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Sister Madeline McHugh, Maryknoll Sisters for 78 Years Dies

 

Maryknoll, NY: Sister Madeline Cecilia McHugh, missioner, contemplative and educator died on January 16, 2018.  She was 97 years old and a Maryknoll Sister for 78 years.

She was born in Elizabeth, NJ on November 9, 1920 to Mary (Serafin) McHugh and Matthew McHugh. She had two brothers: John and Matthew, Jr. and four sisters: Clare, Mary, Rita and Rose, all have predeceased her.

Madeline graduated from Sacred Heart High School in Elizabeth, NJ in 1938.  After graduation from high school, she attended Battin Night School for seven months in 1938 -1939 receiving a Certificate in Shorthand and Typing.  She entered the Maryknoll Sisters Community in Maryknoll, NY from Blessed Sacrament Parish in Elizabeth, NJ on June 10, 1939.  At her reception into the Congregation, she received the religious name Sister Alma Therese and made her First Profession of Vows on January 6, 1942 and her Final Profession of Vows on January 6, 1945, both at the Maryknoll Sisters Center, in Maryknoll, NY. From 1941 to 1945, she obtained a Bachelor of Education Degree at Maryknoll Teachers College, in Maryknoll, NY.  After graduation she was assigned to Wailuku, Maui, Hawaii from 1945 -1961. She also attended a speech course at the University of Hawaii in 1950.  She taught second and fifth grade, shorthand and Art at St. Anthony’s School in Maui.

In 1961, Sister Madeline returned to the Maryknoll Sisters Center in NY where she served as Vocation Department Secretary until 1965 and then as Vocation Director until 1968. In 1968, she attended Iona College where she obtained a Certificate in Theology.  She was assigned to Guatemala City, Guatemala where she did language study from November until March, 1969.  She then moved to Huehuetenango, Guatemala where she did pastoral work with women. In October, 1969 she moved to Balboa in the Panama Canal Zone to teach Religion, English and Typing in secondary school and Music in primary school.

In January, 1972 Sister Madeline joined the Maryknoll Sisters Cloister Community where she worked as a secretary as well as in the kitchen and the Altar Bread Department.  In March, 1979 she obtained permission to live an eremitical life at Nazareth Hermitage in Ava, Missouri for one year, after which she returned to the Maryknoll Sisters Cloister in Maryknoll, NY; where she again lived the eremitical life from June 1981 to 1986.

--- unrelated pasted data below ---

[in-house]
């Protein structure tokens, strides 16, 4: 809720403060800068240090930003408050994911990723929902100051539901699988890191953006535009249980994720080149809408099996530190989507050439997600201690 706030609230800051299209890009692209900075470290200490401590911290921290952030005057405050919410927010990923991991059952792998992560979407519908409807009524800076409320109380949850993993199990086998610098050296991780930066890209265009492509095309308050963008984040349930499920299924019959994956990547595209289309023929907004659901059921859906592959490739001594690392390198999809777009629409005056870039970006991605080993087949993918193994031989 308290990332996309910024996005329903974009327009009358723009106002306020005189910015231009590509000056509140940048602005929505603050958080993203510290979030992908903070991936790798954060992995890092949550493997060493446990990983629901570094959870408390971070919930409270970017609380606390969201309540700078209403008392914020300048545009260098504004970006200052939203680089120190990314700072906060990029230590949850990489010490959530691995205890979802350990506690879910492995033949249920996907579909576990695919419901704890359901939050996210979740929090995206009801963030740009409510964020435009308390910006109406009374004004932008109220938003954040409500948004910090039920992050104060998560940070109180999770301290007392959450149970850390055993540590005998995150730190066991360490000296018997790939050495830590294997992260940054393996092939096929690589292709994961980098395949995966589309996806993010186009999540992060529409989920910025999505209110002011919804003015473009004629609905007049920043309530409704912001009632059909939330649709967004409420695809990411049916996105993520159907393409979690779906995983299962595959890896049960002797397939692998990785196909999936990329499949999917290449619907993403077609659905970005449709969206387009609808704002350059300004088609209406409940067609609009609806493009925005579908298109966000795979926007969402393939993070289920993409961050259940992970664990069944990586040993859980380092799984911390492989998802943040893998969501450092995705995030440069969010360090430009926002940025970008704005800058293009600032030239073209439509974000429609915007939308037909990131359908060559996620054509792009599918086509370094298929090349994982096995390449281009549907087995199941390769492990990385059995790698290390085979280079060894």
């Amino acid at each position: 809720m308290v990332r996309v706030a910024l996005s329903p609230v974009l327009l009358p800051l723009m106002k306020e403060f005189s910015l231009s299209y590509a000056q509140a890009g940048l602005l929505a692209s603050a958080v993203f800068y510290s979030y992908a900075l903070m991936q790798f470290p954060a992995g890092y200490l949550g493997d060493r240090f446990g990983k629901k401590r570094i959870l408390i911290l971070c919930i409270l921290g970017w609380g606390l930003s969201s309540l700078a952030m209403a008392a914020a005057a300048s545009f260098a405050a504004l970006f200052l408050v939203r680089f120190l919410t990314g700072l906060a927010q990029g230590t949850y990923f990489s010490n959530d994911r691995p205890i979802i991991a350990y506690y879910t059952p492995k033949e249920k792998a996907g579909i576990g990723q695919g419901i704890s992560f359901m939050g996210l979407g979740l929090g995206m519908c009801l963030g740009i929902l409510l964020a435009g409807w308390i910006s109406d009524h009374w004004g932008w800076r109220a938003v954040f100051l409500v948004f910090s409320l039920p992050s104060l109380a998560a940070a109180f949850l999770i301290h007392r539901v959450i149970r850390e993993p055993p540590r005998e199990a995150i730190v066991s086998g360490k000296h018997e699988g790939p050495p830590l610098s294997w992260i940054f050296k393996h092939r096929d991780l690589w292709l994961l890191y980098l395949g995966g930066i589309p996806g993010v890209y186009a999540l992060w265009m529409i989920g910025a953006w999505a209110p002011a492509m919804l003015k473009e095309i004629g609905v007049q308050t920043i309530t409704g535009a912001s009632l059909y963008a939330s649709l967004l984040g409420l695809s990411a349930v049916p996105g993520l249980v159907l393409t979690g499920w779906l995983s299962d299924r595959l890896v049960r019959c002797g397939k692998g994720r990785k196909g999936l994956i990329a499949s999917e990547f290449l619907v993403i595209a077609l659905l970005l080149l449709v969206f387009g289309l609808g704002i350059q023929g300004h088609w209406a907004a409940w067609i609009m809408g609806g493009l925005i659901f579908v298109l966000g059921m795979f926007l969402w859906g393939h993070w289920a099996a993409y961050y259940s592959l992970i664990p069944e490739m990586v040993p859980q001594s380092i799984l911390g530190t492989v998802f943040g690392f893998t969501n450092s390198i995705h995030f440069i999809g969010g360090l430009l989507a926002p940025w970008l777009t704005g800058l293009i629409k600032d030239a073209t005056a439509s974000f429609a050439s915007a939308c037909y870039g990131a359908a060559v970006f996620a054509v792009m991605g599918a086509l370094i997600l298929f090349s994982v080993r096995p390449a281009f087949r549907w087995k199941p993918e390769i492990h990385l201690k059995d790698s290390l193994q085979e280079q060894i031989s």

In March 1986, she and Maryknoll Sister, Sr. Theresa Baldini left for Cairo, Egypt for Arabic Studies for six months before proceeding to Juba in the South Sudan where they set-up a contemplative community.  In May 1991, the two Sisters went to the town of Torit, but were forced to leave in May, 1992 because of war.  From 1992 to 2000, Sister Madeline returned to the Maryknoll Cloister in Maryknoll, NY where she prepared an office book with inclusive language, worked on Cloister archives and was Director of Music. In 2000, the two Sisters again returned to the South Sudan to the town of Narus where they set-up a prayer ministry. In 2010, they returned to the Maryknoll Sisters Cloister Community, now known as the Maryknoll Sisters Contemplative Community in Maryknoll, New York where Sister Madeline died. Sister Madeline has willed her body to Medical Science.

Prayers and Sharing of memories will be held for Sister Madeline on Saturday, January 27, 2018 at 10:00 a.m. in the Chapel of the Annunciation at Maryknoll Sisters Center.   The Memorial Mass will follow at 11:00 a.m. also in the Main Chapel at the Sisters Center .

Ministry In Line with UN’s Sustainable Development Goals (SDGs)

By Sister Marvie L. Misolas, MM

When I am not teaching my graduate students at Miriam College and Philippine Women Universities, I find myself visiting farmers and their communities whom I collaborate with projects that promote sustainable development through forest and watershed restorations and conservation to address climate change. My purpose in working on these projects is to align my work/ministry with some of the United Nations sustainable development goals (SDGs).
In early March, I was invited by a peasant movement leader, Maria (Maria is used as a pseudonym for the farmer leader to protect her identity), to collaborate with 10 peasant families who have been displaced recently from their farming land because of land grabbing by powerful developers who are supported by town leaders. Maria’s husband was murdered a year ago inside their farm area. Thus, their families left their farmland land and are in hiding for fear of their lives.

The seedling production project will be situated somewhere in Laguna using a borrowed land. The community joined the government’s National Greening Program. The government agency on natural resources (DENR)will buy the seedlings from them for P7 each (about 15cents of a dollar). The group entered an agreement whereby Rizal Provincial Environment Office will buy 20,000 Acacia, Narra (a Philippine hardwood) and Ipil-ipil seedlings. These seedlings will be planted in watershed areas somewhere in Tanay, Rizal sometime in July or August. With funding from Maryknoll Sisters, the farmers and their families worked together to prepare and plant the more than 20,000 seedlings during the months of April and May. These seedlings will be bought by the Rizal-PENRO in July-August when rainy season starts and planting tree seedlings will be carried out.

In mid-May, Maria and I visited the seedling production area. Nestled at the foot of a mountain, the seedlings are neatly arranged in rows and batches of 200 counts. They are like jade slabs sparkling in the sun. Philip and wife were tending the seedlings while the children playing around. The seedling area consisted of about a hectare of clearing in the middle of forest and coconut plantations. The families used the red soil in the area mixed with rice hulls in black seedling pouches.

It was fun to meet the families who were part of the project. One of those I visited had fruit tree seedlings in their backyard, and the children were excited to show me their plants. Before I left, the family gave me a bunch of green cooking bananas harvested from their backyard to take to the convent.